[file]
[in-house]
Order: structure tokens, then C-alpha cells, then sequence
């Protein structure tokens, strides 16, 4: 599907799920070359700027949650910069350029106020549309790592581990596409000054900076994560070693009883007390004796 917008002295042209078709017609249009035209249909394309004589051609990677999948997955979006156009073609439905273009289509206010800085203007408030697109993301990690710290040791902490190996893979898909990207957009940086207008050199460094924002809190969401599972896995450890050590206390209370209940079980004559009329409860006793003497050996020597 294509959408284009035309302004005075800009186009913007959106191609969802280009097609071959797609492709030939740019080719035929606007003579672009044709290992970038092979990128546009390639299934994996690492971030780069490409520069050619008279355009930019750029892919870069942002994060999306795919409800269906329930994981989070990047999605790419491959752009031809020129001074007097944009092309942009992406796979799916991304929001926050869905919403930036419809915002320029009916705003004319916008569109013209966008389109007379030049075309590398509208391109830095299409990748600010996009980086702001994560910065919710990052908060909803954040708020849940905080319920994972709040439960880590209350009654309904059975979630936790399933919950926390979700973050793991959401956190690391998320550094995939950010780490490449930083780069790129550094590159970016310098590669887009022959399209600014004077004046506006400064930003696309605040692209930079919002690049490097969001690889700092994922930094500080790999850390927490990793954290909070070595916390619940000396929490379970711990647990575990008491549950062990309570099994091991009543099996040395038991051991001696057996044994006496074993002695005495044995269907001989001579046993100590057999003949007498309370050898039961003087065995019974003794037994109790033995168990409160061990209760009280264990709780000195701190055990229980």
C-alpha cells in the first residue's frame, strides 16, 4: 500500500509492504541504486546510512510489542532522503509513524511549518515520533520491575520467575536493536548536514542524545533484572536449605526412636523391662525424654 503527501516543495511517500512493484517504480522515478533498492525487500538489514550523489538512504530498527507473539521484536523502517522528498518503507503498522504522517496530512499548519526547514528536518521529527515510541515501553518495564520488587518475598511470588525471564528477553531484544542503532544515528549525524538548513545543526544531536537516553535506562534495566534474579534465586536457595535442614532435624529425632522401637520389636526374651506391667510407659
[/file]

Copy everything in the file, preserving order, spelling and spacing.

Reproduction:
[in-house]
Order: structure tokens, then C-alpha cells, then sequence
């Protein structure tokens, strides 16, 4: 599907799920070359700027949650910069350029106020549309790592581990596409000054900076994560070693009883007390004796 917008002295042209078709017609249009035209249909394309004589051609990677999948997955979006156009073609439905273009289509206010800085203007408030697109993301990690710290040791902490190996893979898909990207957009940086207008050199460094924002809190969401599972896995450890050590206390209370209940079980004559009329409860006793003497050996020597 294509959408284009035309302004005075800009186009913007959106191609969802280009097609071959797609492709030939740019080719035929606007003579672009044709290992970038092979990128546009390639299934994996690492971030780069490409520069050619008279355009930019750029892919870069942002994060999306795919409800269906329930994981989070990047999605790419491959752009031809020129001074007097944009092309942009992406796979799916991304929001926050869905919403930036419809915002320029009916705003004319916008569109013209966008389109007379030049075309590398509208391109830095299409990748600010996009980086702001994560910065919710990052908060909803954040708020849940905080319920994972709040439960880590209350009654309904059975979630936790399933919950926390979700973050793991959401956190690391998320550094995939950010780490490449930083780069790129550094590159970016310098590669887009022959399209600014004077004046506006400064930003696309605040692209930079919002690049490097969001690889700092994922930094500080790999850390927490990793954290909070070595916390619940000396929490379970711990647990575990008491549950062990309570099994091991009543099996040395038991051991001696057996044994006496074993002695005495044995269907001989001579046993100590057999003949007498309370050898039961003087065995019974003794037994109790033995168990409160061990209760009280264990709780000195701190055990229980």
C-alpha cells in the first residue's frame, strides 16, 4: 500500500509492504541504486546510512510489542532522503509513524511549518515520533520491575520467575536493536548536514542524545533484572536449605526412636523391662525424654 503527501516543495511517500512493484517504480522515478533498492525487500538489514550523489538512504530498527507473539521484536523502517522528498518503507503498522504522517496530512499548519526547514528536518521529527515510541515501553518495564520488587518475598511470588525471564528477553531484544542503532544515528549525524538548513545543526544531536537516553535506562534495566534474579534465586536457595535442614532435624529425632522401637520389636526374651506391667510407659